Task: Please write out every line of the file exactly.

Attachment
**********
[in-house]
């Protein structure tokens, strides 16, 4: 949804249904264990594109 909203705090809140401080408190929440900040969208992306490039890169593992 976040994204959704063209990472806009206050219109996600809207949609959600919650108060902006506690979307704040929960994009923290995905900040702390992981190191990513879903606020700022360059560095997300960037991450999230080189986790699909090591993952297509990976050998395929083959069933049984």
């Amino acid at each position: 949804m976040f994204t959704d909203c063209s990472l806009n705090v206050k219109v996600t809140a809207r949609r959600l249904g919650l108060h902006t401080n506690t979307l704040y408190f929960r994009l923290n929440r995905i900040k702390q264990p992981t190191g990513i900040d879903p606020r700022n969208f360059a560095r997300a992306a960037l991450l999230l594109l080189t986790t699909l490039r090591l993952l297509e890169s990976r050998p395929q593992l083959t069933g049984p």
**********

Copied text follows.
[in-house]
């Protein structure tokens, strides 16, 4: 949804249904264990594109 909203705090809140401080408190929440900040969208992306490039890169593992 976040994204959704063209990472806009206050219109996600809207949609959600919650108060902006506690979307704040929960994009923290995905900040702390992981190191990513879903606020700022360059560095997300960037991450999230080189986790699909090591993952297509990976050998395929083959069933049984």
């Amino acid at each position: 949804m976040f994204t959704d909203c063209s990472l806009n705090v206050k219109v996600t809140a809207r949609r959600l249904g919650l108060h902006t401080n506690t979307l704040y408190f929960r994009l923290n929440r995905i900040k702390q264990p992981t190191g990513i900040d879903p606020r700022n969208f360059a560095r997300a992306a960037l991450l999230l594109l080189t986790t699909l490039r090591l993952l297509e890169s990976r050998p395929q593992l083959t069933g049984p």